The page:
I have a passion for Mexican food. In Arizona that means Sonoran-style featuring tacos, tostadas, burros, enchiladas, chimichangas, fajitas, red and green chile, chile rellenos, and tamales. I love them all and always have a hard time deciding what I want most when we go out for Mexican. One solution is to choose one of the ubiquitous combination plates, but I prefer a single entrée with the usual side dishes.
The menu at El Charro Cafe in Tucson can be daunting at first glance. It is four pages long with what seems like hundreds of dishes. On careful examination, though, it is logically divided into the traditional categories with many variations on each. Once you decide which broad category you’re going to have—taco or enchilada or chile—then you pick which variation on the theme sounds best. It is like composing music for your palate. Are you in the mood for a simple melody or a symphony?
For me the real test of any Mexican restaurant is the chile relleno. If the kitchen can prepare a proper relleno, then everything else they cook will be good, in my humble opinion. El Charro does superior chili rellenos. I have tried all the variations and my favorite so far is the Poblano Bandera Relleno, a fresh whole Poblano chili battered in a golden Cerveza Modelo tempura and finished off with red, white and green sauce.
The dish that made El Charro famous is their carne seca. Dried in the sun on the roof of the restaurant, the marinated lean Angus beef is shredded & flash-grilled with green chile, tomato & onions. You can order a plate with salsa, rice and beans or have it in a taco or enchilada. Ask your server for a sample and you’ll taste why it is so popular.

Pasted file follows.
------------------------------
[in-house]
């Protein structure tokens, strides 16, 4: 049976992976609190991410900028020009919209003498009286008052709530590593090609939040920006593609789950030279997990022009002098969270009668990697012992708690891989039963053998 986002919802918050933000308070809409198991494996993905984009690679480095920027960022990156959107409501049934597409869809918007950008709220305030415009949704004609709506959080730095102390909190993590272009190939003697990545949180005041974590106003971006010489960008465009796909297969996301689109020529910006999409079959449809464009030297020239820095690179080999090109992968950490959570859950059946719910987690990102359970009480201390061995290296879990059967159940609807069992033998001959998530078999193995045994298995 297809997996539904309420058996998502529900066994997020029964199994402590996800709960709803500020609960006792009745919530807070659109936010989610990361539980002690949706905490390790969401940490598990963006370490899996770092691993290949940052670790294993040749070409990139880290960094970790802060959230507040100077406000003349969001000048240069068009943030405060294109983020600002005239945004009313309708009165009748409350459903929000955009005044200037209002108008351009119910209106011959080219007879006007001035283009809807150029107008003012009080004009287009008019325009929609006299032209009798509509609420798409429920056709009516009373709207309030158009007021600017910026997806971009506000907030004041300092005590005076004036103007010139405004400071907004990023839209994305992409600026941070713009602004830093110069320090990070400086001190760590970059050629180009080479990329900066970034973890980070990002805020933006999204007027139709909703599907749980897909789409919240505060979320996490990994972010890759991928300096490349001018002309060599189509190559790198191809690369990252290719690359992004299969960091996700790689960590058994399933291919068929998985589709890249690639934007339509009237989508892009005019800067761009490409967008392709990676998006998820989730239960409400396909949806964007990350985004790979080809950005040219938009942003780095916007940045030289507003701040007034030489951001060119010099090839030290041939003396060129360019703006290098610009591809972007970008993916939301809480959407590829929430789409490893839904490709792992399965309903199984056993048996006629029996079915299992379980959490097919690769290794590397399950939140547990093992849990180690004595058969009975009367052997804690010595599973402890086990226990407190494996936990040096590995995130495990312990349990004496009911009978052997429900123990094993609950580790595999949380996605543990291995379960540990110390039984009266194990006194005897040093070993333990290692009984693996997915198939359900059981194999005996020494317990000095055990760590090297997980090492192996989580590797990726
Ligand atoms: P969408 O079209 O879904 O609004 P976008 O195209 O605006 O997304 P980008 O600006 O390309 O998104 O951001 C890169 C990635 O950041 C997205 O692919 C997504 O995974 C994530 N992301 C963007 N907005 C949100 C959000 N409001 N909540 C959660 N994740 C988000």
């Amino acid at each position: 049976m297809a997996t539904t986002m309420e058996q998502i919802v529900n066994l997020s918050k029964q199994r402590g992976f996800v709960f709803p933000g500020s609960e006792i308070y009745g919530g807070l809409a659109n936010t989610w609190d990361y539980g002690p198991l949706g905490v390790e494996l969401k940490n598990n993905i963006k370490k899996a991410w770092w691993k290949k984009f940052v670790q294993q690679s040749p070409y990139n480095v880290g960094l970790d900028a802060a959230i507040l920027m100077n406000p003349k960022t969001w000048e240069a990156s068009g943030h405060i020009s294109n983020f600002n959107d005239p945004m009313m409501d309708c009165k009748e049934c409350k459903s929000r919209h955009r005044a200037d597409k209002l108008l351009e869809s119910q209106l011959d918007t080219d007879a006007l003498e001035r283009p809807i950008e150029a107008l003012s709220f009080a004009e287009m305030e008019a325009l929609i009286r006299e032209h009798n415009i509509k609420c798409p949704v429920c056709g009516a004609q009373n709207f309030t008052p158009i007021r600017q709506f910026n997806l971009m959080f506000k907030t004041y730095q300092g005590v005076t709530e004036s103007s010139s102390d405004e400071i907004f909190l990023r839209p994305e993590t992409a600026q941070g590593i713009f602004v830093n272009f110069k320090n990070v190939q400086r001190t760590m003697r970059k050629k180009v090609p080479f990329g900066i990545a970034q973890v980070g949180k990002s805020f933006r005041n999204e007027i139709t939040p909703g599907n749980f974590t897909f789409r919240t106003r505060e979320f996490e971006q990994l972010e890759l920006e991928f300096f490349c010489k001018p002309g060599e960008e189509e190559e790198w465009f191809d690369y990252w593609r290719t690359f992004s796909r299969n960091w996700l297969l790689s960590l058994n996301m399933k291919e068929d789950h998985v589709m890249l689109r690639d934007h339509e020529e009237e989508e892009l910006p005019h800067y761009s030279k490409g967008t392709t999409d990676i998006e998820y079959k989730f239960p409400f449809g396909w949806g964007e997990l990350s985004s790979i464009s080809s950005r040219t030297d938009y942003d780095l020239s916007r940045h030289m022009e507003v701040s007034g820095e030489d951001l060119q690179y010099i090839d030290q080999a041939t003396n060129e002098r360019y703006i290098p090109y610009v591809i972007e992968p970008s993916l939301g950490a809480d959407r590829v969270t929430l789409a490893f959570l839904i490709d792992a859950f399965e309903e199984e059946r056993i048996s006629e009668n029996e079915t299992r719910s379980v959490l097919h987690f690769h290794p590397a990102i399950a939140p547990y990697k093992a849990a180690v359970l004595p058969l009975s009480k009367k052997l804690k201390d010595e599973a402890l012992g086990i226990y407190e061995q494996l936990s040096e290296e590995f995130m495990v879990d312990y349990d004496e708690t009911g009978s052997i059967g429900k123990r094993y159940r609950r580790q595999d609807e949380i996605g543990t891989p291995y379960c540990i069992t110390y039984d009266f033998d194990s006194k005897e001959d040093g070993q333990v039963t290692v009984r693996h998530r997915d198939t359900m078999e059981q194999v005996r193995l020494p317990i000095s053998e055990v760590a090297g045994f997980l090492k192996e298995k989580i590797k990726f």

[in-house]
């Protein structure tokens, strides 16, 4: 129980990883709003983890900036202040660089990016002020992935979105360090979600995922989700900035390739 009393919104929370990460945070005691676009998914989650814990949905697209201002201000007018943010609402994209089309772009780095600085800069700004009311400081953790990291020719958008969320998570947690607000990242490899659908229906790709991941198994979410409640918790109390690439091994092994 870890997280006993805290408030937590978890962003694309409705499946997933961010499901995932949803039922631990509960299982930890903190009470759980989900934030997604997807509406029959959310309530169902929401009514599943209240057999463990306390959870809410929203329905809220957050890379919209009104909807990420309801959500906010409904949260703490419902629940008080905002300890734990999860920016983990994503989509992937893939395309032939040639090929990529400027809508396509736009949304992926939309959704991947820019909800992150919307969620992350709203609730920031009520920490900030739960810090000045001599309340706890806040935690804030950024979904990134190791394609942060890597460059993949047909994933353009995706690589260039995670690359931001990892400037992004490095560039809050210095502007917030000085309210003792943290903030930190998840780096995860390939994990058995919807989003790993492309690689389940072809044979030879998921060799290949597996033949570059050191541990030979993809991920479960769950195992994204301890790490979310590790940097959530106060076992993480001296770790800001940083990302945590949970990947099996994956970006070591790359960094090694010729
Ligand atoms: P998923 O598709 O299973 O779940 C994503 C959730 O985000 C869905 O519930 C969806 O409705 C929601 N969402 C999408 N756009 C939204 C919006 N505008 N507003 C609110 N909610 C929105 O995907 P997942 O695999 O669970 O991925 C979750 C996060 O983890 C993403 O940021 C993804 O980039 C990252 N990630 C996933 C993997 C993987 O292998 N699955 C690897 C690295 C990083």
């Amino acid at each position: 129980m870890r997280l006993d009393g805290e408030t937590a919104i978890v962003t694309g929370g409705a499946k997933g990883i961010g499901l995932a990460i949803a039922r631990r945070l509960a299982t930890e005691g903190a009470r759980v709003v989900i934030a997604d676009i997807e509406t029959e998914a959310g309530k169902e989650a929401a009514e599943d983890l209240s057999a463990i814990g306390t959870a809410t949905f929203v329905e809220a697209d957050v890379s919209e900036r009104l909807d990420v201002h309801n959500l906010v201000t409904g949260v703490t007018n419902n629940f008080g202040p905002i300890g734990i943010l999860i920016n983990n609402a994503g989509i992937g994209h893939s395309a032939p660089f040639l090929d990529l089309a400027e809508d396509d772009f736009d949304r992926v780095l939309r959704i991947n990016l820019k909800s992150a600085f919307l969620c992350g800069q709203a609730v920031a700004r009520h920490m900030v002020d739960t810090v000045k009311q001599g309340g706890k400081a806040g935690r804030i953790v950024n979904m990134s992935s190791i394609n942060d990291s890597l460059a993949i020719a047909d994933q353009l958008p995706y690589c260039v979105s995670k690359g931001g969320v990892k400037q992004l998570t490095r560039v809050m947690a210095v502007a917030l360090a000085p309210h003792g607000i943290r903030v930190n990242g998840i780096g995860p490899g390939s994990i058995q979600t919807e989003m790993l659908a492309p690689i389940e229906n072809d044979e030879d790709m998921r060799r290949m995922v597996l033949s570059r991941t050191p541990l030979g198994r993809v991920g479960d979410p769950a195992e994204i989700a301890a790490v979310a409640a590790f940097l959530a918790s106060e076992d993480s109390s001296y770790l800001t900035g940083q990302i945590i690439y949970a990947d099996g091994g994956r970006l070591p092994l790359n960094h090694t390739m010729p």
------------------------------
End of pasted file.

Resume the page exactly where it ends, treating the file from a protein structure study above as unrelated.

To accompany your meal, El Charro mixes up several varieties of marguerites and offers a selection of Mexican beers. They have recently introduced their very own craft-brewed amber ale.
El Charro Café has been a fixture in downtown Tucson since 1922 and claims to be the oldest Mexican eatery in the country. The downtown location feels like you have been invited into someone’s home with diners filling several rooms decorated with old El Charro menu covers and Mexican folk art. There are four other location scattered around town so you don’t have to go far to get your El Charro fix.